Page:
Applying to Portent

As I get deeper and deeper into the roles of director and get more involved with the personnel decisions and training, it occurs to me how very little people actually utilize the resources available to them when scoping out a company like Portent. And how those little things are actually applicable to any job or internship, not just Portent or the industry.
So for those of you looking to “break into the biz” or curious on what we look for, I’ll lay it right out for you and challenge you to make my job hard. Not in the way where I have to sift through spelling errors or corny subjects lines, but hard in the way where I can’t decide who to hire.
The most common position I have open is intern. The full service internet marketing intern- which means you get exposure to all the marketing departments. I guarantee you, this is a rare and valuable training opportunity. And I’m not just saying that because it’s my company. Go ahead and try and find one near you. One that allows you to do and learn copywriting, link building, social media, PPC and SEO. Yeah, you won’t.
That also means that it’s a super entry level position. That means you don’t actually have to have previous marketing experience, internships or course work. The ideal candidate is impressive in the areas of organization, detail oriented, ambition, intuition, well spoken/written, intellectually curious and slightly geeky or nerdy.
But what else do we look for?

  1. Did you visit the website? It IS an internet company. With websites. You better have checked out our services, portfolio and blog at minimum. Know what we do.
  2. The subject line should not make me question if it’s spam. Be professional.
  3. I’d really rather you did the actual requested cover letter than an email. Here’s why- I want you to show me you know how to format, address and write professionally. Which brings me to my next point…
  4. FOLLOW directions. If the directions say to include a cover letter, you should. If they say to include a one sentence pitch about yourself, you should. If the directions say not to call…you better not.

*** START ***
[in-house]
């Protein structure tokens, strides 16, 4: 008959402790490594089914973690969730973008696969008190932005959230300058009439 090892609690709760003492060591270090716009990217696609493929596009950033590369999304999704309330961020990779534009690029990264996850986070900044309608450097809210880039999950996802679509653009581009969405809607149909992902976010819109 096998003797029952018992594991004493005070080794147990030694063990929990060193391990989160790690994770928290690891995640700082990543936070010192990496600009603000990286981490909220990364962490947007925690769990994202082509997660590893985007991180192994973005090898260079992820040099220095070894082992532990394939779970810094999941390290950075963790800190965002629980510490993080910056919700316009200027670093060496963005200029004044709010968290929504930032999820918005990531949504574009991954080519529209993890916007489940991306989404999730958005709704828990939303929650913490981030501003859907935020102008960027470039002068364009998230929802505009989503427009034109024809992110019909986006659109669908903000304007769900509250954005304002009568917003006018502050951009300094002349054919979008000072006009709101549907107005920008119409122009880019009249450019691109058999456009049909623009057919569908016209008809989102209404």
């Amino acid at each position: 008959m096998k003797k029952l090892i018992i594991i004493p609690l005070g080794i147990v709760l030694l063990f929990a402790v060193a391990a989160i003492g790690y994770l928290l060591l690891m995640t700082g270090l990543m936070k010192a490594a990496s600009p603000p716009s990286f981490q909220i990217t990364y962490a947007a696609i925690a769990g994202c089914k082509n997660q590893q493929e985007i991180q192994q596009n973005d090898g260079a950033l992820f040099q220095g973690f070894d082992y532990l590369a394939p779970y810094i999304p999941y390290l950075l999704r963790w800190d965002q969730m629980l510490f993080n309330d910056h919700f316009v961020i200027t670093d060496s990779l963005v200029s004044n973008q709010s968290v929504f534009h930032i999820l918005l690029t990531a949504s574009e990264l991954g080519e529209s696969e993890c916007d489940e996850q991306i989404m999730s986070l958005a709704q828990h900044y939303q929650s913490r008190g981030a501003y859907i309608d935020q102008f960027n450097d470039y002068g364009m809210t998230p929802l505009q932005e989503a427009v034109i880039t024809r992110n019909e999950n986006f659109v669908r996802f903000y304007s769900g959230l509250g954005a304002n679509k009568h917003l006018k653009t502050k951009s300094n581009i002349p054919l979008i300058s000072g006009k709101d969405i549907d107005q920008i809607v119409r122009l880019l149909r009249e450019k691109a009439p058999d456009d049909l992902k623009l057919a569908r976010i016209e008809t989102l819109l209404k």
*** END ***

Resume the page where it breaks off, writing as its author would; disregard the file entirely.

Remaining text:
5. Make me want to read your cover letter. Start strong- I’m more likely to read the whole thing rather than skim it. Part of what will make me want to read it- if it’s not 2 pages long. Show me you can be write well concisely.
  6. It’s OK to be funny or quirky- in fact I like that. But, make sure you’ve got those professional serious elements in there too.
  7. FORMAT your resume. Seriously. Word makes templates for this. There is no excuse for sending me something that’s half in tables, saying you’re Word proficient and then my having to wash my eyes out with alcohol after viewing your resume.
  8. Put those skills and programs on your resume. Don’t make me guess if you know how to use Excel or Photoshop. I don’t know you- educate me.
  9. If I call you, pay attention. Do not be typing or fiddling around with something while you’re talking to me. I assure you, I can hear. Sit up straight while you’re at it.
  10. Ask questions, it’s OK, I don’t mind. I only mind if the answers are in the ad or you’re asking me how to improve your brother in law’s roofing website.
  11. Be persistent, but not pushy. Demanding an interview isn’t something that anyone likes dealing with. And if you’re this pushy now, I can just imagine how much fun you’ll be once you’re “comfortable.”
  12. Mention interesting and unique things. Give me things to ask you that you are passionate about. You’ll talk about them authoritatively and smoothly and you won’t be so nervous afterwards.
  13. Company culture is VERY important to us. We’re a team. If we can’t see you playing well with our team, don’t take it personal but we’re going to have to say no.

Remember, it’s for a MARKETING company. If you can’t market yourself, how are you going to market anything else?

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